Santa Claus, or St. Nicholas, is a figure who is cemented in the hearts of people all over the world. He transcends time and place, age and culture. He is an enduring symbol of comfort and joy. Children see his image and think of presents; adults see his image and remember their youth. He is represented in movies, art, literature, and music. Before we take a moment to explore art pieces inspired by Santa Claus, let’s discover his origins.
How Did the Legend of Santa Claus Originate?
Have you ever wondered where Santa Claus came from, if he was an actual person, or if he was merely birthed from fable? If so, you’ll be interested to know that Santa Claus was indeed a real man. According to St. Nicholas Biography, “Born in Patara, a land that is part of present-day Turkey, circa 280, St. Nicholas was a Christian bishop who helped the needy. After his death, the legend of his gift-giving grew. St. Nicholas transformed into the legendary character called Santa Claus, who brings Christmas presents to children around the world.” Read more about how St. Nicholas became a household name here.
How Art Impacted Our Modern Image of Santa Claus
What do you think of when someone mentions Santa Claus? Probably a chubby older man with a white beard and a red suit. Art (namely art that was produced by the Coca Cola company) is most responsible for the fact that we envision St. Nicholas this way. The modern image of St. Nick was solidified in 1931 when the Coca Cola Company began placing advertisements in a number of popular magazines. In many of these ads was the Santa Claus that artist Haddon Sundblom created: round, happy, and sporting white hair. The Coca Cola Company’s blog states, “For inspiration, Sundblom turned to Clement Clark Moore’s 1822 poem “A Visit From St. Nicholas” (commonly called ‘Twas the Night Before Christmas’). Moore’s description of St. Nick led to an image of a warm, friendly, pleasantly plump and human Santa. (And even though it’s often said that Santa wears a red coat because red is the color of Coca-Cola, Santa appeared in a red coat before Sundblom painted him.)” It’s fascinating to ponder the power that one artist had in shaping the way millions of people saw and see a beloved figure.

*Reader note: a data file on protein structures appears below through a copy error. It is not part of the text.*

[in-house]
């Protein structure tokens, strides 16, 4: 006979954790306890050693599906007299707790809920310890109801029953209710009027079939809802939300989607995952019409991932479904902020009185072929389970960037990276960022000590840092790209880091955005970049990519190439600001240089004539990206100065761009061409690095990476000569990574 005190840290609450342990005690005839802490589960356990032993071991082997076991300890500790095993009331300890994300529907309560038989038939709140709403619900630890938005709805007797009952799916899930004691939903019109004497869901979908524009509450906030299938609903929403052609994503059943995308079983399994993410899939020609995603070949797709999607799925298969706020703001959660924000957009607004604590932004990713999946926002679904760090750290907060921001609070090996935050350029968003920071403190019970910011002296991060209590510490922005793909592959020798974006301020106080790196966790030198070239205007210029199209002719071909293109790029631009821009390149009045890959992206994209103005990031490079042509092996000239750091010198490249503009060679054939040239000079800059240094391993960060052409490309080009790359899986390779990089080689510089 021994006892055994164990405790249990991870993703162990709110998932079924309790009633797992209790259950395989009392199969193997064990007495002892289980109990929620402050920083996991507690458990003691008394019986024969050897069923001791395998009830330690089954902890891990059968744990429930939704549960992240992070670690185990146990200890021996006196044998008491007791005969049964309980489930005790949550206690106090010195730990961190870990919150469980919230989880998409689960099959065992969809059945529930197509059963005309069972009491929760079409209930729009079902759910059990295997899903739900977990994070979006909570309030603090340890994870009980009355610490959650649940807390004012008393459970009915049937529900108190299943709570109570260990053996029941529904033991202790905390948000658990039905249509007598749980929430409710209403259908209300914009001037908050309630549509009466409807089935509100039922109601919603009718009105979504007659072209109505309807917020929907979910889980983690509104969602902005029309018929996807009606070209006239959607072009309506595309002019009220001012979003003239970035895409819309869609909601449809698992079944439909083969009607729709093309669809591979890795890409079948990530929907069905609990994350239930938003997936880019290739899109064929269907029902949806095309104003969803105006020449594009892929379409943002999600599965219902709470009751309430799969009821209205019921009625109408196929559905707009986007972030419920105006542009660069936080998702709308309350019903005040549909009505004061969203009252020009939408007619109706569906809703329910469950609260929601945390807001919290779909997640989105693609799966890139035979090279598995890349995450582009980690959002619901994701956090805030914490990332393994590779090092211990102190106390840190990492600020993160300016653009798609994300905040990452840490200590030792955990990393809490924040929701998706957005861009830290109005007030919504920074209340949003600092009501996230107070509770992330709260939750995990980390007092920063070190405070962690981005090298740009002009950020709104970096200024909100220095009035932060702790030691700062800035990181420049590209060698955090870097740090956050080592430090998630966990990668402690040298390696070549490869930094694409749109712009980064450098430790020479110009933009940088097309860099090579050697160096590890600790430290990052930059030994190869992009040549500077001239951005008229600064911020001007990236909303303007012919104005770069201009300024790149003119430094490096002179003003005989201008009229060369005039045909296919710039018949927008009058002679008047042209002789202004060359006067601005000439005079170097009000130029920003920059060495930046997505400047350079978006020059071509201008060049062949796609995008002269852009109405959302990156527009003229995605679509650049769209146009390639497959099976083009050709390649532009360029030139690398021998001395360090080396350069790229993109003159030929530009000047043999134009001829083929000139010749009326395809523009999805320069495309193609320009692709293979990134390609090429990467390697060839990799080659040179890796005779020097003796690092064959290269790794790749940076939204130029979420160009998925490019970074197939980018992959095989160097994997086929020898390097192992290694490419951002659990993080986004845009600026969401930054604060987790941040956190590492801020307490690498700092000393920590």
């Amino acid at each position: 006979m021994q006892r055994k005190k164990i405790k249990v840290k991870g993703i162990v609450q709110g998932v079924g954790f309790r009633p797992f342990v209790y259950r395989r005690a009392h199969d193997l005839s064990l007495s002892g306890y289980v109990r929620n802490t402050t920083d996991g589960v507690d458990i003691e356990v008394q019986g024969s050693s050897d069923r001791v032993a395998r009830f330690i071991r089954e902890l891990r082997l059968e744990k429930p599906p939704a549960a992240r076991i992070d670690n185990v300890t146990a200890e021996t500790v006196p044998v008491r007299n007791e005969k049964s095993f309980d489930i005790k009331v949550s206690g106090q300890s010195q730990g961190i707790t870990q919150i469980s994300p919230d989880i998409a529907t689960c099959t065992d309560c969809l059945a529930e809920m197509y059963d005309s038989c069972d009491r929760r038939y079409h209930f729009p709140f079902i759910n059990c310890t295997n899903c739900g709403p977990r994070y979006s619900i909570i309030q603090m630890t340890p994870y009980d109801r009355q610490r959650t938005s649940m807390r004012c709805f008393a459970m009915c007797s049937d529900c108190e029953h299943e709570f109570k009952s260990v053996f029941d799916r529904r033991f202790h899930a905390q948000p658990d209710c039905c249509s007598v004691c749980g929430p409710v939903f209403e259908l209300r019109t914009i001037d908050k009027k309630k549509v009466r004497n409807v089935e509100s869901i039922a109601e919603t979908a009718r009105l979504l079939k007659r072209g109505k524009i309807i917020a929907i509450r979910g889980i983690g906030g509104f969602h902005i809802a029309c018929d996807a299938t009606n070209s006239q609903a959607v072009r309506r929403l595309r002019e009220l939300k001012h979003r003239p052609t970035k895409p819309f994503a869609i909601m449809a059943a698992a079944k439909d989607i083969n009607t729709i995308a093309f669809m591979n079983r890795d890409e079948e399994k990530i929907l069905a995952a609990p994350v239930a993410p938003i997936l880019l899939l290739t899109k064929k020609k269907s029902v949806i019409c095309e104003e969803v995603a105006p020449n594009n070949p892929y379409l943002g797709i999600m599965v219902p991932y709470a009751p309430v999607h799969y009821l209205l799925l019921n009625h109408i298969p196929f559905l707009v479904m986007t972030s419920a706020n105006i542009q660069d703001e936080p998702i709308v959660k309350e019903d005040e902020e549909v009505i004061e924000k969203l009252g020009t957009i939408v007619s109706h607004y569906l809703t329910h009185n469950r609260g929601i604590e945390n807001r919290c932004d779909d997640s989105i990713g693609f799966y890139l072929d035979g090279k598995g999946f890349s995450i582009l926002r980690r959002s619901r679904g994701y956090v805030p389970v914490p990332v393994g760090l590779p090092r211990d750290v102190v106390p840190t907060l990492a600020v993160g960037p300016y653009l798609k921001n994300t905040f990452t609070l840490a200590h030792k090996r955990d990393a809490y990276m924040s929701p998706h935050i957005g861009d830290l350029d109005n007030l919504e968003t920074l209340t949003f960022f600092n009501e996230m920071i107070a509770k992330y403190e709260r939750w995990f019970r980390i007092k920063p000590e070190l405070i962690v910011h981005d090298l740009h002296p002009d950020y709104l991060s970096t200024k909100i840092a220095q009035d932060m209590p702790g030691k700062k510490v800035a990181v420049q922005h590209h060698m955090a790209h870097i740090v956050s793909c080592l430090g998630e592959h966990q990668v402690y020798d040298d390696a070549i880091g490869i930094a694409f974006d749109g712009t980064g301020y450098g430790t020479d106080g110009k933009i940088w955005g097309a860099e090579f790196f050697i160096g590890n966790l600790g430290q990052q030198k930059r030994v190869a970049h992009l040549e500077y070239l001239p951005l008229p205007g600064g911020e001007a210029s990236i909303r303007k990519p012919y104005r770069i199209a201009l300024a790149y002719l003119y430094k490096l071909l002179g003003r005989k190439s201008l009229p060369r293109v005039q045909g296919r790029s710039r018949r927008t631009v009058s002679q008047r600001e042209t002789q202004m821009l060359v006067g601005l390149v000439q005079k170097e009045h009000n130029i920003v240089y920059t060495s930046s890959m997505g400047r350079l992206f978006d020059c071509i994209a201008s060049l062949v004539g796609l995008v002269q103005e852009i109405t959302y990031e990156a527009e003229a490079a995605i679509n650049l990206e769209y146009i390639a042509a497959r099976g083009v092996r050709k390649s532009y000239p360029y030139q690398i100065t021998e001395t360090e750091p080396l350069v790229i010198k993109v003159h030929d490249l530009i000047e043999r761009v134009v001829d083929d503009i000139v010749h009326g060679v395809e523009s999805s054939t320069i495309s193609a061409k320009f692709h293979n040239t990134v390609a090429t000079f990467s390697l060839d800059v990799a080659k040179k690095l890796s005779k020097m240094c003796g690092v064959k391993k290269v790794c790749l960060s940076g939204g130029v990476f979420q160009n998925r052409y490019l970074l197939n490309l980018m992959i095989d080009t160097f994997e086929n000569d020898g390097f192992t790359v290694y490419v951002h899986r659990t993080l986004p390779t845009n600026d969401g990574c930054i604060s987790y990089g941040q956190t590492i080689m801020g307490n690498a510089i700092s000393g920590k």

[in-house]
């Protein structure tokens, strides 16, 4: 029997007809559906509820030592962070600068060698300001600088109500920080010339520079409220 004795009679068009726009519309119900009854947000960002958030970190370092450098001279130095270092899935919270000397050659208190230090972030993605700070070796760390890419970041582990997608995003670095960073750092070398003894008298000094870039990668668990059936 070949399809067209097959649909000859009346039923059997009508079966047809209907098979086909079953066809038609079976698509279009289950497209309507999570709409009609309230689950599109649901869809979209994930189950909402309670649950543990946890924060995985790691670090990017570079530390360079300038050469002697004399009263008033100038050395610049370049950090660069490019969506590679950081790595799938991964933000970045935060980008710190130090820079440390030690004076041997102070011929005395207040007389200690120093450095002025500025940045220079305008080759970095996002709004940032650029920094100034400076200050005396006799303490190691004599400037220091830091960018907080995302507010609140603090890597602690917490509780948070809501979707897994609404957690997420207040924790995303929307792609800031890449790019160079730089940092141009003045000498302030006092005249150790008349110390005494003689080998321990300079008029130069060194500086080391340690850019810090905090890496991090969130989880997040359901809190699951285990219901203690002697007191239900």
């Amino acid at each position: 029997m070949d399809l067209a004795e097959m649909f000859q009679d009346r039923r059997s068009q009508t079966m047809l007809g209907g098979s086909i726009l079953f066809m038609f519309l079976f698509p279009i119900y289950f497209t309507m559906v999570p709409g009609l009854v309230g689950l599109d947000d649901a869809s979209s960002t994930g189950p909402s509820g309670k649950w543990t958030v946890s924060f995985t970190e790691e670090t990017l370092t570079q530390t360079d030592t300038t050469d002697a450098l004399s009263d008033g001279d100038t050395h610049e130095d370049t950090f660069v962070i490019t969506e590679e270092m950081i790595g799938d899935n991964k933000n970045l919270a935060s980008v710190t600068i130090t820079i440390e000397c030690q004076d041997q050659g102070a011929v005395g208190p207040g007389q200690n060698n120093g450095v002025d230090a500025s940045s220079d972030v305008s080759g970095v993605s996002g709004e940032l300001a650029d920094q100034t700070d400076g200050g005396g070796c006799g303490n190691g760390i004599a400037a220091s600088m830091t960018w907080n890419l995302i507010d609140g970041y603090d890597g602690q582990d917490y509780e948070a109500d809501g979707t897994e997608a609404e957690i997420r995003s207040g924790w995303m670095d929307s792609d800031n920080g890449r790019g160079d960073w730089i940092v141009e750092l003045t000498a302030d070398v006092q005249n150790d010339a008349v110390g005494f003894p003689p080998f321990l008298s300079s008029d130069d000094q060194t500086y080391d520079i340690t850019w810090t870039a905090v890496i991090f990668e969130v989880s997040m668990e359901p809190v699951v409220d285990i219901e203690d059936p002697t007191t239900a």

What Did the Pre-1930’s Santa Look Like?
So, what did people think Santa looked like before the Coca Cola ads of the 1930’s were popular? Who was influencing people’s internal image of him? The answer is “artists.” Artists were producing St. Nicholas in art pieces long before the 1930’s. For example, a thin St. Nicholas was artistically rendered on a Russian icon in 1294 (the image is placed at the top right of this post). There are several other images of Santa Claus that have been passed down over the years. Visit A Pictorial History of Santa Claus to learn more.
This holiday season, you can create your own images of St. Nicholas by using our digital paint-by-number Christmas pattern. This would make a great gift for yourself or a friend!
What is your favorite image of Santa Claus? Share with us in the section below – we’d love to know your thoughts.
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